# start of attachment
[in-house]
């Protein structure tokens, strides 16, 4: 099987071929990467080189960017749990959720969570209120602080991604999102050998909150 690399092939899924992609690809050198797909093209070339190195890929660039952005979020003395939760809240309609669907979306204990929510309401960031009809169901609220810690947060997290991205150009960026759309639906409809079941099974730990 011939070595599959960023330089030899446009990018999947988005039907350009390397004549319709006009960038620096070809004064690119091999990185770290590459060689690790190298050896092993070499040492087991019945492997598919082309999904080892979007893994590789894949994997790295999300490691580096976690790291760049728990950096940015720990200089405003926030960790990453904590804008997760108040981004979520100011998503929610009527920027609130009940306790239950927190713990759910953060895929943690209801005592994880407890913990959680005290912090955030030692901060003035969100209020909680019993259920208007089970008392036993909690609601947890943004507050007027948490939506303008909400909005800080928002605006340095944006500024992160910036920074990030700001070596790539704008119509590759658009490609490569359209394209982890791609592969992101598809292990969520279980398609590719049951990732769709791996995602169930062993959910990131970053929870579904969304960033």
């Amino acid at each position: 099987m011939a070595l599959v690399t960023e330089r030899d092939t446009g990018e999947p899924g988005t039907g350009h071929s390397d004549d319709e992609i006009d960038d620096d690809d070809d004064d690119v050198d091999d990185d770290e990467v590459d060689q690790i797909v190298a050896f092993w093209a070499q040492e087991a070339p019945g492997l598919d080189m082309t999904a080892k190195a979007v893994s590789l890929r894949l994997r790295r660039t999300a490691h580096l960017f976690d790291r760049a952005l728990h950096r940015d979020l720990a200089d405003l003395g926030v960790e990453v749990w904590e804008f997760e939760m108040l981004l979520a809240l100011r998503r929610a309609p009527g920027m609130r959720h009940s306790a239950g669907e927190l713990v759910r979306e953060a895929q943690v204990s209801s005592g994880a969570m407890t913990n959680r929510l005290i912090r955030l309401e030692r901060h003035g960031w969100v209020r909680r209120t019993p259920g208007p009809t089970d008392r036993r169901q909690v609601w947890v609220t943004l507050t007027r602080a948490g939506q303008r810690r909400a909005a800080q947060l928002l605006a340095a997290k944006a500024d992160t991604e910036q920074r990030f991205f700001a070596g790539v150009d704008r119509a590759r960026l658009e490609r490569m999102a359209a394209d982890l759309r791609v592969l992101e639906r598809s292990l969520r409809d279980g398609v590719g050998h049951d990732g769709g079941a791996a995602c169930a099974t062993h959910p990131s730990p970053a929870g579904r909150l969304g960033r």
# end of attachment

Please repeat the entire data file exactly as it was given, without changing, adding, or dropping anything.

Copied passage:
[in-house]
């Protein structure tokens, strides 16, 4: 099987071929990467080189960017749990959720969570209120602080991604999102050998909150 690399092939899924992609690809050198797909093209070339190195890929660039952005979020003395939760809240309609669907979306204990929510309401960031009809169901609220810690947060997290991205150009960026759309639906409809079941099974730990 011939070595599959960023330089030899446009990018999947988005039907350009390397004549319709006009960038620096070809004064690119091999990185770290590459060689690790190298050896092993070499040492087991019945492997598919082309999904080892979007893994590789894949994997790295999300490691580096976690790291760049728990950096940015720990200089405003926030960790990453904590804008997760108040981004979520100011998503929610009527920027609130009940306790239950927190713990759910953060895929943690209801005592994880407890913990959680005290912090955030030692901060003035969100209020909680019993259920208007089970008392036993909690609601947890943004507050007027948490939506303008909400909005800080928002605006340095944006500024992160910036920074990030700001070596790539704008119509590759658009490609490569359209394209982890791609592969992101598809292990969520279980398609590719049951990732769709791996995602169930062993959910990131970053929870579904969304960033």
């Amino acid at each position: 099987m011939a070595l599959v690399t960023e330089r030899d092939t446009g990018e999947p899924g988005t039907g350009h071929s390397d004549d319709e992609i006009d960038d620096d690809d070809d004064d690119v050198d091999d990185d770290e990467v590459d060689q690790i797909v190298a050896f092993w093209a070499q040492e087991a070339p019945g492997l598919d080189m082309t999904a080892k190195a979007v893994s590789l890929r894949l994997r790295r660039t999300a490691h580096l960017f976690d790291r760049a952005l728990h950096r940015d979020l720990a200089d405003l003395g926030v960790e990453v749990w904590e804008f997760e939760m108040l981004l979520a809240l100011r998503r929610a309609p009527g920027m609130r959720h009940s306790a239950g669907e927190l713990v759910r979306e953060a895929q943690v204990s209801s005592g994880a969570m407890t913990n959680r929510l005290i912090r955030l309401e030692r901060h003035g960031w969100v209020r909680r209120t019993p259920g208007p009809t089970d008392r036993r169901q909690v609601w947890v609220t943004l507050t007027r602080a948490g939506q303008r810690r909400a909005a800080q947060l928002l605006a340095a997290k944006a500024d992160t991604e910036q920074r990030f991205f700001a070596g790539v150009d704008r119509a590759r960026l658009e490609r490569m999102a359209a394209d982890l759309r791609v592969l992101e639906r598809s292990l969520r409809d279980g398609v590719g050998h049951d990732g769709g079941a791996a995602c169930a099974t062993h959910p990131s730990p970053a929870g579904r909150l969304g960033r």